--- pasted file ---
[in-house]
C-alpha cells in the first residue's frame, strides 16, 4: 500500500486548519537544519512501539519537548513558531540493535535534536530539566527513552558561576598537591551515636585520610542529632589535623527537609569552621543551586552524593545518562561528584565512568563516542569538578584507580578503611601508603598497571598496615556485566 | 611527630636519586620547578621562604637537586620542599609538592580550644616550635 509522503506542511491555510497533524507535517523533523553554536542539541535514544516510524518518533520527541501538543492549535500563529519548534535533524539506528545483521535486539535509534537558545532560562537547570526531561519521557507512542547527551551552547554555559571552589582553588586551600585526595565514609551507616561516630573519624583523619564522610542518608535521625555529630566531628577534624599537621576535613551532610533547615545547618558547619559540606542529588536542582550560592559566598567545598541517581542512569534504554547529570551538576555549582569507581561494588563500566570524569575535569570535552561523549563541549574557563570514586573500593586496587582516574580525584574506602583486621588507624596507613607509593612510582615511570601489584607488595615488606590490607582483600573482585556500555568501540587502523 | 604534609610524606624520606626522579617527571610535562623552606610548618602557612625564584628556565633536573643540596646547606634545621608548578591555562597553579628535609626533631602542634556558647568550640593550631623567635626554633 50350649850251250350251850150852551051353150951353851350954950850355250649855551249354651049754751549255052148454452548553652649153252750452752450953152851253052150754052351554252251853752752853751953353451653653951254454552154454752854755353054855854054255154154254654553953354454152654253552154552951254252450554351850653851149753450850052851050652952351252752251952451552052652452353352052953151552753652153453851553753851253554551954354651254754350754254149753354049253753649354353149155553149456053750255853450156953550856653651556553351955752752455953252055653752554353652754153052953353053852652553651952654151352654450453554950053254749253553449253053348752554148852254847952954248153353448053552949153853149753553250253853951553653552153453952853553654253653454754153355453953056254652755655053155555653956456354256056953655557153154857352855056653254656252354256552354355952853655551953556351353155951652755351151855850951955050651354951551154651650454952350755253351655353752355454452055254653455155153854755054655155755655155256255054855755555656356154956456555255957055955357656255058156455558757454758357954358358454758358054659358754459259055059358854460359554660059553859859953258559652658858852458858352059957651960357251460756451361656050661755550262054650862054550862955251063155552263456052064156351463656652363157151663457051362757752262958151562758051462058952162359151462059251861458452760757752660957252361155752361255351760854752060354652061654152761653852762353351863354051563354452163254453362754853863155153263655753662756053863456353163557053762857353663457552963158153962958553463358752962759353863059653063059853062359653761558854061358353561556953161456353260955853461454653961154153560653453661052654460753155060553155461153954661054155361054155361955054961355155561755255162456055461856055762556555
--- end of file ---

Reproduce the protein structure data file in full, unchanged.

[in-house]
C-alpha cells in the first residue's frame, strides 16, 4: 500500500486548519537544519512501539519537548513558531540493535535534536530539566527513552558561576598537591551515636585520610542529632589535623527537609569552621543551586552524593545518562561528584565512568563516542569538578584507580578503611601508603598497571598496615556485566 | 611527630636519586620547578621562604637537586620542599609538592580550644616550635 509522503506542511491555510497533524507535517523533523553554536542539541535514544516510524518518533520527541501538543492549535500563529519548534535533524539506528545483521535486539535509534537558545532560562537547570526531561519521557507512542547527551551552547554555559571552589582553588586551600585526595565514609551507616561516630573519624583523619564522610542518608535521625555529630566531628577534624599537621576535613551532610533547615545547618558547619559540606542529588536542582550560592559566598567545598541517581542512569534504554547529570551538576555549582569507581561494588563500566570524569575535569570535552561523549563541549574557563570514586573500593586496587582516574580525584574506602583486621588507624596507613607509593612510582615511570601489584607488595615488606590490607582483600573482585556500555568501540587502523 | 604534609610524606624520606626522579617527571610535562623552606610548618602557612625564584628556565633536573643540596646547606634545621608548578591555562597553579628535609626533631602542634556558647568550640593550631623567635626554633 50350649850251250350251850150852551051353150951353851350954950850355250649855551249354651049754751549255052148454452548553652649153252750452752450953152851253052150754052351554252251853752752853751953353451653653951254454552154454752854755353054855854054255154154254654553953354454152654253552154552951254252450554351850653851149753450850052851050652952351252752251952451552052652452353352052953151552753652153453851553753851253554551954354651254754350754254149753354049253753649354353149155553149456053750255853450156953550856653651556553351955752752455953252055653752554353652754153052953353053852652553651952654151352654450453554950053254749253553449253053348752554148852254847952954248153353448053552949153853149753553250253853951553653552153453952853553654253653454754153355453953056254652755655053155555653956456354256056953655557153154857352855056653254656252354256552354355952853655551953556351353155951652755351151855850951955050651354951551154651650454952350755253351655353752355454452055254653455155153854755054655155755655155256255054855755555656356154956456555255957055955357656255058156455558757454758357954358358454758358054659358754459259055059358854460359554660059553859859953258559652658858852458858352059957651960357251460756451361656050661755550262054650862054550862955251063155552263456052064156351463656652363157151663457051362757752262958151562758051462058952162359151462059251861458452760757752660957252361155752361255351760854752060354652061654152761653852762353351863354051563354452163254453362754853863155153263655753662756053863456353163557053762857353663457552963158153962958553463358752962759353863059653063059853062359653761558854061358353561556953161456353260955853461454653961154153560653453661052654460753155060553155461153954661054155361054155361955054961355155561755255162456055461856055762556555